The LDTI standard introduces a simplified method of amortizing DAC for long-duration contracts. LDTI eliminates current amortization methods such as proportion to premium (traditional life), estimated gross profit (nontraditional) or estimated gross margin (participating life). Instead, LDTI requires insurers to amortize DAC on a straight-line basis for individual contracts or a constant-level basis for grouped contracts over the expected term of the contracts (ASC 944-30-35-3A). Additionally, no interest will accrue to the DAC unamortized balance (ASC 944-30-35-3C), and DAC is no longer subject to impairment testing under the new guidance.
Whereas the LDTI requirements introduce greater volatility to the measurement of future policy benefits due to the updating of cash flow assumptions on at least an annual basis, the updated DAC requirements result in less volatility in the amortization of DAC into the income statement.
E. Presentation and Disclosures
LDTI requires insurers to provide their primary financial statement in a condensed format as well as enhanced disclosures for easier evaluation and understanding of their financial position.
Many new disclosures are required, including a year-to-date disaggregated tabular roll-forward balance of DAC (ASC 944-30-50-2B); liability for future policy benefits (ASC 944-40-50-6); a policyholder account balance (ASC 944-40-50-7A); MRBs (ASC 944-40-50-7B); and separate account liabilities (ASC 944-80-50-2).
Additionally, insurers will need to disclose qualitative and quantitative information regarding significant assumptions used to measure the account balances.
The additional requirements are relevant for both annual and interim reporting periods. Insurers will need to perform a gap analysis to understand the required level of data granularity and additional output data elements for LDTI reporting.
An insurer’s transition approach will directly affect the emergence of its earnings. LDTI allows two retrospective approaches: full or modified. Insurers are required to elect their approach based on the availability of historical data since policy inception dates and on the capabilities of the current business and actuarial processes.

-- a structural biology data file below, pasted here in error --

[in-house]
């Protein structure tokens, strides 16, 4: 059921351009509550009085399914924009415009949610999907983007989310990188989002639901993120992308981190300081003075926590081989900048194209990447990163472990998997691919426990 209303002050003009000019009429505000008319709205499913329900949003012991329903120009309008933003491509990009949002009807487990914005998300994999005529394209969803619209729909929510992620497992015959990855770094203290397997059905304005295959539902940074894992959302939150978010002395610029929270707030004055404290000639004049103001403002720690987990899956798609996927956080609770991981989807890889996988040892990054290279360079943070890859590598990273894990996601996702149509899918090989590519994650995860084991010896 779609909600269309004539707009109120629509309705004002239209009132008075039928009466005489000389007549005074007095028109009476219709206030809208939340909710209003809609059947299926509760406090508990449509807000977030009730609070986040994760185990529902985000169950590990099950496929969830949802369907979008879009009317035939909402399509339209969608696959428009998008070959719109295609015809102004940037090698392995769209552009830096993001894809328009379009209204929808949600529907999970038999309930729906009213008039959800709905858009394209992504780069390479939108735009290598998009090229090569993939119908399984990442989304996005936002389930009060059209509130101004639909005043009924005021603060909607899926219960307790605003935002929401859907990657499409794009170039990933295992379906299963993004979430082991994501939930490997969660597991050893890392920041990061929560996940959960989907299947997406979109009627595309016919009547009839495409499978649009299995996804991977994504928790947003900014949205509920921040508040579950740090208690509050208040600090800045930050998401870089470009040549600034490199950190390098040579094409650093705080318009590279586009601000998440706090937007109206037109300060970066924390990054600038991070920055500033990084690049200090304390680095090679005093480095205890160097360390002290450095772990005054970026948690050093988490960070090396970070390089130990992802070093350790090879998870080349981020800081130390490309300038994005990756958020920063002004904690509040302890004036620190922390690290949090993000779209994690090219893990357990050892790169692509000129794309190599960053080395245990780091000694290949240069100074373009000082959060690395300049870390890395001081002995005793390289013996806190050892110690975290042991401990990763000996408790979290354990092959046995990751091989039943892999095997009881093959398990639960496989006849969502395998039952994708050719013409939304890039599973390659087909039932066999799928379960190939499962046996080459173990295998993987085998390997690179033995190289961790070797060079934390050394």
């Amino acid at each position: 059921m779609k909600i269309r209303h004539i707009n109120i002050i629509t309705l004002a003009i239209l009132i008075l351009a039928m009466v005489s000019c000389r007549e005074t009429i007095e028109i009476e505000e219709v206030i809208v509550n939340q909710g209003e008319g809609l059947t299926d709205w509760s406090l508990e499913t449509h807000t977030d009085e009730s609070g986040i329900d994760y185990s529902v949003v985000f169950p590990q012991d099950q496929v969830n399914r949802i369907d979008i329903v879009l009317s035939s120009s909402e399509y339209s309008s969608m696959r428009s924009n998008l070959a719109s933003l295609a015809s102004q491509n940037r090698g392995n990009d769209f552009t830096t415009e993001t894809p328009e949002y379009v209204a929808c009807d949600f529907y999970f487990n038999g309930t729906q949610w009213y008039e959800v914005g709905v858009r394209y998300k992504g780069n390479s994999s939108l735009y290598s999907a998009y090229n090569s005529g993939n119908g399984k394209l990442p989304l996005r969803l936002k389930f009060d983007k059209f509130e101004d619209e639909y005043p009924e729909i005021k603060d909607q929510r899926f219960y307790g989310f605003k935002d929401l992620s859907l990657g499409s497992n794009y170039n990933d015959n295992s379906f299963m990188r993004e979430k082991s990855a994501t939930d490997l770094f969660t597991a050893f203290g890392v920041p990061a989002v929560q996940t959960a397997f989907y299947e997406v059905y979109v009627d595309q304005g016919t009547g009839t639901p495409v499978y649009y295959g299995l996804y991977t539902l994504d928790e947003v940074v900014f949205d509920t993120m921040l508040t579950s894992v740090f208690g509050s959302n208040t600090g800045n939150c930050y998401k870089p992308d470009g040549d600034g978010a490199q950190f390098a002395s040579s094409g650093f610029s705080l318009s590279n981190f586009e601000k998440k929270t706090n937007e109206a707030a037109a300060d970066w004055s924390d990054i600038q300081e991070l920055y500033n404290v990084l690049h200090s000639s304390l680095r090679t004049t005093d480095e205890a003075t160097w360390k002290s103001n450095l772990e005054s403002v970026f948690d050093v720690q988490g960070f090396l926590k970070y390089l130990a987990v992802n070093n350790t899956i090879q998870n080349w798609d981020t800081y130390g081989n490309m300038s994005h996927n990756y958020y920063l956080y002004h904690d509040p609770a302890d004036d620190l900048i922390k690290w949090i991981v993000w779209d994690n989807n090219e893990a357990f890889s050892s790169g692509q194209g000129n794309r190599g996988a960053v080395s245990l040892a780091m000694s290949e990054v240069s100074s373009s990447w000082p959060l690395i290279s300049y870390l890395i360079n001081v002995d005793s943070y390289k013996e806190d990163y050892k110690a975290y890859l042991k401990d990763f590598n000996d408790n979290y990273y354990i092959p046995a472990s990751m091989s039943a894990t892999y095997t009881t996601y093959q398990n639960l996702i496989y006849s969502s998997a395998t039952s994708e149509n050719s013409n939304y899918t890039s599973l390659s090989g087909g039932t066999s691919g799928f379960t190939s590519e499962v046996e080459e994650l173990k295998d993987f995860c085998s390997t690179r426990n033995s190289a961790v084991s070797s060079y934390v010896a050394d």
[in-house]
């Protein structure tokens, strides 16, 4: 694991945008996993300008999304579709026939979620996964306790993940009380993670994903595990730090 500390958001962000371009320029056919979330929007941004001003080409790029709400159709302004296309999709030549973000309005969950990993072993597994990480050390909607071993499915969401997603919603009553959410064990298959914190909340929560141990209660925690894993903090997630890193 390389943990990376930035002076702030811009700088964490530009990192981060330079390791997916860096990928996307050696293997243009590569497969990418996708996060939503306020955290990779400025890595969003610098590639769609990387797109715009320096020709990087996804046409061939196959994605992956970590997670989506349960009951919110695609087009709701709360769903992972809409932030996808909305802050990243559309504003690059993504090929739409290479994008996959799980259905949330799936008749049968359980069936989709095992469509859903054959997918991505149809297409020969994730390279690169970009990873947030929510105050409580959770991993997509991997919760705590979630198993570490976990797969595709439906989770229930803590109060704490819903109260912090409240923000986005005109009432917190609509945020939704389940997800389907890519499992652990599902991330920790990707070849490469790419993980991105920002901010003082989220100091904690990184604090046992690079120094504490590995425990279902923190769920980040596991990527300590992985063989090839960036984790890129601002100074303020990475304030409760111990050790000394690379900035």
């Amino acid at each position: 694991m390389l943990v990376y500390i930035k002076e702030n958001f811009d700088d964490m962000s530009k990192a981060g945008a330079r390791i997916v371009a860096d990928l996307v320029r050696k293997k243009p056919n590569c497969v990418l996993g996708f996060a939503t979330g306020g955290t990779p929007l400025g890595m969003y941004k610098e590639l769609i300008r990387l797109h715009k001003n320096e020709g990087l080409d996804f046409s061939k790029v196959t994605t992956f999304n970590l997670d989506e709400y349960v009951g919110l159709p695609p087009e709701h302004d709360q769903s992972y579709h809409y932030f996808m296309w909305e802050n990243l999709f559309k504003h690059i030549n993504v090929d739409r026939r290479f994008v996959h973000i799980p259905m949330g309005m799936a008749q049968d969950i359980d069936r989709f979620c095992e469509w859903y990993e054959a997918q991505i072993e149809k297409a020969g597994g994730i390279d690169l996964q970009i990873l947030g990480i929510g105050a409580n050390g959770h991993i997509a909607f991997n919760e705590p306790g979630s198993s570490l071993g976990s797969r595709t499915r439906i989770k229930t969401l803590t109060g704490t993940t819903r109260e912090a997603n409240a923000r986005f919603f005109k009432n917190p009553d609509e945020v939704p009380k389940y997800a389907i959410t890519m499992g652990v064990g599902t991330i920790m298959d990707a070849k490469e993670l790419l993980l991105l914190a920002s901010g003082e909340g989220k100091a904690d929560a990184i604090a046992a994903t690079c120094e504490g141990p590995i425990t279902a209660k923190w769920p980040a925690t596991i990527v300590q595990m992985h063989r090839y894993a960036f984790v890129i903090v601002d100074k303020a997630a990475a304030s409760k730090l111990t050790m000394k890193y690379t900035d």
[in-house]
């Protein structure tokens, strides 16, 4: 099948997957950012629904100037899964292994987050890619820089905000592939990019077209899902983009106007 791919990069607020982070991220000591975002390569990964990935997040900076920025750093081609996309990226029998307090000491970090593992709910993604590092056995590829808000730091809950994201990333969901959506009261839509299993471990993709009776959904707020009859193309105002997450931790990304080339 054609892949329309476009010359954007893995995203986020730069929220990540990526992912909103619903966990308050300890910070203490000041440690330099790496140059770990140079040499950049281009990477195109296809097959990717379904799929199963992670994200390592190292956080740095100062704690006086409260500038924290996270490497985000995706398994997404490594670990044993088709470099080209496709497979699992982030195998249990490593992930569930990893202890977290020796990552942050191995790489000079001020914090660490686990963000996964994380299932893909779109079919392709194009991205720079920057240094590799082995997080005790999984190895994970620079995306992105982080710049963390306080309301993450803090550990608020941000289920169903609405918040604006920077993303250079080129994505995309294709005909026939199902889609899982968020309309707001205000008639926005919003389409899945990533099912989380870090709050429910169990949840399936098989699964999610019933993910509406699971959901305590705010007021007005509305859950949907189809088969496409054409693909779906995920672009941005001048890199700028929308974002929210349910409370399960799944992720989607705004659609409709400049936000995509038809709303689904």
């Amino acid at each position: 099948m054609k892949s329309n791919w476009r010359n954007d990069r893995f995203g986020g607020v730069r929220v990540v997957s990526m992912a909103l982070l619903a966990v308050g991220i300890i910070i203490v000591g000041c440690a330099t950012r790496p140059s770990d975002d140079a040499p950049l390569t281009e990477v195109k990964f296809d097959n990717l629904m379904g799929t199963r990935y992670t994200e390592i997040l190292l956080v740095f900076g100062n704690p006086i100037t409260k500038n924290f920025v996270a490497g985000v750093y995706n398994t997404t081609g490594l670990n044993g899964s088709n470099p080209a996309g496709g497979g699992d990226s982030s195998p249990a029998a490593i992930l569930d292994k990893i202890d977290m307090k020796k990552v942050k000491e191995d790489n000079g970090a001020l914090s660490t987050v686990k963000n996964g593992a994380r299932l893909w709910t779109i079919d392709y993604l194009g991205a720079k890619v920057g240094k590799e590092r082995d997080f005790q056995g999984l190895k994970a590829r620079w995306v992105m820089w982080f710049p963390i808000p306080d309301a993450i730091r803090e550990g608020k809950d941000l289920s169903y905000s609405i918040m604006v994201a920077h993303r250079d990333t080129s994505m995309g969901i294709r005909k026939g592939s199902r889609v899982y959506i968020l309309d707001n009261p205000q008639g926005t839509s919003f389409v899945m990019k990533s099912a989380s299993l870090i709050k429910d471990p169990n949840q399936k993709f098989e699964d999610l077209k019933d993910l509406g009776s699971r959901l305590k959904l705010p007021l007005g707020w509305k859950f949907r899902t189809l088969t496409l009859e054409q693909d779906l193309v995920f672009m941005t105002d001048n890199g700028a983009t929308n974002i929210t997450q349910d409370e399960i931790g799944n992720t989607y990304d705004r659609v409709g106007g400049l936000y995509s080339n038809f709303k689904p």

One exception to the choice of approaches is the opening balance of MRBs, which must be calculated at fair value using the full retrospective approach. This will introduce significant data challenges, because insurers are required to collect granular historical data at contract inception to measure the MRB at the transition date. The guidance allows hindsight when setting assumptions for the MRB calculation; however, insurers should make a reasonable effort to maximize the use of observable data first.
G. What does this mean for your business?
Adoption of LDTI will require greater interaction between actuarial and accounting systems and functions, and involve significant challenges around data, modeling, process governance and business integration.
RSM can help you take advantage of the opportunities arising from these changing requirements by assisting you in assessing data models, identifying opportunities to modernize, implementing transition processes and much more. Our experienced teams of actuaries, consultants, information technology specialists and other professionals can help you empower your business to embrace the possibilities and deliver on your potential.
This article was written by RSM US LLP and originally appeared on 2022-04-22.